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Hard wiring under cabinet lighting


Thanks for the replies.

I guess I'll continue to do my research. I'm still a bit of a noob when it comes to electrical but I'm also confident that I can learn and at the very least tackle this one part of the job rather than call back the electrician.

I've reviewed my plans, and it may no longer be an issue to just string a series of lights together, in which case i would only need to rough in at one point and then wire all the lights from there. The only question now is where to draw my power from.

Can anyone advise me on pulling power from a light switch?
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Old 02-23-2012, 05:03 PM   #5
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Hard wiring under cabinet lighting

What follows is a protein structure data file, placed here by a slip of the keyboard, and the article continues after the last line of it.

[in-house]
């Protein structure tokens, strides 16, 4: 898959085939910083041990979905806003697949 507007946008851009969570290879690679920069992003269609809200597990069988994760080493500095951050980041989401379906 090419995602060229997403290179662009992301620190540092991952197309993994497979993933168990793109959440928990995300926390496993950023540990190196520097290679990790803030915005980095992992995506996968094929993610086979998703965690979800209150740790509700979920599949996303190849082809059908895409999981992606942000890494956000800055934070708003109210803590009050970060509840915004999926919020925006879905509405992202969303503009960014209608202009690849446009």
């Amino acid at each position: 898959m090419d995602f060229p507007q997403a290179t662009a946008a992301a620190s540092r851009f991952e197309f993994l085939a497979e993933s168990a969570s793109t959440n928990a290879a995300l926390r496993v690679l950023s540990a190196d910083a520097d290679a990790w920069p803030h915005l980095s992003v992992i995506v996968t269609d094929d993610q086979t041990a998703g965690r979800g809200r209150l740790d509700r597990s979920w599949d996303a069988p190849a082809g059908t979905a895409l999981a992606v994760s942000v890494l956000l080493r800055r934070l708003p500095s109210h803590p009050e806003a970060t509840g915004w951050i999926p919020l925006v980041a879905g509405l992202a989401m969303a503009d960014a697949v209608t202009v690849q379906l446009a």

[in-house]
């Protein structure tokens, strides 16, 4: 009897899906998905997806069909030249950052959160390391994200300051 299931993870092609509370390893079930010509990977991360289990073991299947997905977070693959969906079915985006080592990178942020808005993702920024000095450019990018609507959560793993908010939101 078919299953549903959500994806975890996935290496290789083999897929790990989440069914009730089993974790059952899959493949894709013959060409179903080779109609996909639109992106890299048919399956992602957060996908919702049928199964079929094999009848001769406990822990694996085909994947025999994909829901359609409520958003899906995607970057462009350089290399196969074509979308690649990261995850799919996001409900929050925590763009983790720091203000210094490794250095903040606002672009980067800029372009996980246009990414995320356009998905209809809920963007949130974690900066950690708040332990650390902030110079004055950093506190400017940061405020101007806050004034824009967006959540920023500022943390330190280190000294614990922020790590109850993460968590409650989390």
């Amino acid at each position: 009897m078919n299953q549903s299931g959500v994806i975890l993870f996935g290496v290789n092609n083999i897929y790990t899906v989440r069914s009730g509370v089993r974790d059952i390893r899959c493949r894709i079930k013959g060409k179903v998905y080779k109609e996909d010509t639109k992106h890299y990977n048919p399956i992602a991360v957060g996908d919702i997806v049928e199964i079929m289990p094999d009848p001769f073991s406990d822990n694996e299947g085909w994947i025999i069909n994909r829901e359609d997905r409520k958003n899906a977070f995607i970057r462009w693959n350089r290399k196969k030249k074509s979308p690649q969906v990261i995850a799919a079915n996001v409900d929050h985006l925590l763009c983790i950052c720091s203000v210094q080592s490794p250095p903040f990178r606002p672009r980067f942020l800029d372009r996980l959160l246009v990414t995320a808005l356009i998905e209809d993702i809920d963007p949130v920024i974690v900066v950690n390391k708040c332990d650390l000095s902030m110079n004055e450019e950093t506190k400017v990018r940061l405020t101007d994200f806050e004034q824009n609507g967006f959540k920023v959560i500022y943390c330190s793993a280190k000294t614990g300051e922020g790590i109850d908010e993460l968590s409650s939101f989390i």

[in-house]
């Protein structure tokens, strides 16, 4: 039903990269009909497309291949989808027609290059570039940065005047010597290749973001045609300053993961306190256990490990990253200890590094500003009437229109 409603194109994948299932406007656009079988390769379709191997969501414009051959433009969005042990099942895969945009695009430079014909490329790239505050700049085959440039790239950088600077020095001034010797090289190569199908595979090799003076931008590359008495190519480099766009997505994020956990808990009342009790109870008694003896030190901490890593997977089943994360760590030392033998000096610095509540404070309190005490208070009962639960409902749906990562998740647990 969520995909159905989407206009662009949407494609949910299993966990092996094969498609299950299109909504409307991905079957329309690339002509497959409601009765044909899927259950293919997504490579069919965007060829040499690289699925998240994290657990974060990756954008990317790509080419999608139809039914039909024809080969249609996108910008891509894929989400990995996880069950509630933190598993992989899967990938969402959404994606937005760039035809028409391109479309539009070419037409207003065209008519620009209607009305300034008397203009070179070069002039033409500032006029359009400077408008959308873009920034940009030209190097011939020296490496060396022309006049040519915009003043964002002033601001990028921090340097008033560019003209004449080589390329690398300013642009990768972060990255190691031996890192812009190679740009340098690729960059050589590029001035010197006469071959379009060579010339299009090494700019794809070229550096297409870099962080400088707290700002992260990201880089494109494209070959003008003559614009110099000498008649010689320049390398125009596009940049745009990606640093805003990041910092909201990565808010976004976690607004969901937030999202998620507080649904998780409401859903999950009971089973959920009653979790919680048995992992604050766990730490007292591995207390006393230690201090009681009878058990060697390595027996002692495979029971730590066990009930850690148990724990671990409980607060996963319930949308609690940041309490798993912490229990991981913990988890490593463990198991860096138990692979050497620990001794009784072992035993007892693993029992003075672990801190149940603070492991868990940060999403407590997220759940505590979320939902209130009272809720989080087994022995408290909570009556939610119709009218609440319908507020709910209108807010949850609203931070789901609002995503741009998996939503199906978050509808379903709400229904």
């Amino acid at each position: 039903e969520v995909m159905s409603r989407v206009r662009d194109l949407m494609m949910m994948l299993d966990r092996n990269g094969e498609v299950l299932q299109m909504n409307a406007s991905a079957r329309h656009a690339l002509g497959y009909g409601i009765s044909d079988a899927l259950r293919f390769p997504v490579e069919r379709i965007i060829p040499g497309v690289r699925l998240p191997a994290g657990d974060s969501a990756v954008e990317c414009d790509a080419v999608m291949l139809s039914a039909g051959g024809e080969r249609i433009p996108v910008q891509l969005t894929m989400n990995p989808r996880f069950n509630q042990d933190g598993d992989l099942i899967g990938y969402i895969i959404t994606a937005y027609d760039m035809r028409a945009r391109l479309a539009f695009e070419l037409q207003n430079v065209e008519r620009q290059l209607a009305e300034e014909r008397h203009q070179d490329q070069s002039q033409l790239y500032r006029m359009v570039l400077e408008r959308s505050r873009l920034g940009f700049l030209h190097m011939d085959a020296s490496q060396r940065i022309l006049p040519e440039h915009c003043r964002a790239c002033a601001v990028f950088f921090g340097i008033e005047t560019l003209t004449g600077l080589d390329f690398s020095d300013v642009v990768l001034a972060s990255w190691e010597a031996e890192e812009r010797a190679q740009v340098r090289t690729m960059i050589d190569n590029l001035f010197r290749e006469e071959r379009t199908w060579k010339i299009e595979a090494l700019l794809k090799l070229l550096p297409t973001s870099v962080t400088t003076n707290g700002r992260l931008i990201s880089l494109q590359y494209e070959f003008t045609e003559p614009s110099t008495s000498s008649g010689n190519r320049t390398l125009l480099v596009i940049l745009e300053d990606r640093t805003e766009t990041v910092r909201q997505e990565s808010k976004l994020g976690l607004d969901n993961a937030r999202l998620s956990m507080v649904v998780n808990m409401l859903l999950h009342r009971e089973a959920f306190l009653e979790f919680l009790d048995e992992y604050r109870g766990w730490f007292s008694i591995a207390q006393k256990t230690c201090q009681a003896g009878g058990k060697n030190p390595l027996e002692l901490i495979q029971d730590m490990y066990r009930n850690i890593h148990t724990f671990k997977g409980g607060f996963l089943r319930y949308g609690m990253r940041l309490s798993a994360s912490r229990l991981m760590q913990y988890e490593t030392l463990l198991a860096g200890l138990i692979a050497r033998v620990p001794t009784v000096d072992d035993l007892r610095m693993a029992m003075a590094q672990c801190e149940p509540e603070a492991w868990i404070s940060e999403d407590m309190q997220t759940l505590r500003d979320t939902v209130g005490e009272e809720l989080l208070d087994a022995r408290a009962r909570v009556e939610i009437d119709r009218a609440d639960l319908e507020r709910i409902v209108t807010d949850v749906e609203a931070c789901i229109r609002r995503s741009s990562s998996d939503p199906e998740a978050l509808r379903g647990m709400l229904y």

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Originally Posted by demandrew View Post
Hello all,

Here's my situation: I'm in the middle of a full kitchen reno and before I close up all the walls I'd like to explore the option of hard wiring some under cabinet lights. An electrician has already done the majority of wiring throughout the room, including the installation of a sub panel which will come in handy.

I am thinking of either fluorescent or led, with two separate areas operated by the same switch.

So how should I go about this? Just want you opinions on what is the "right" thing to do.

My options as I (confusingly) see them:

I could run a new line for the under cabinet lighting to a switch, then from the switch to the lighting areas. - but maybe it's a little wasteful to have an entire circuit dedicated to just two sections of under cabinet lighting?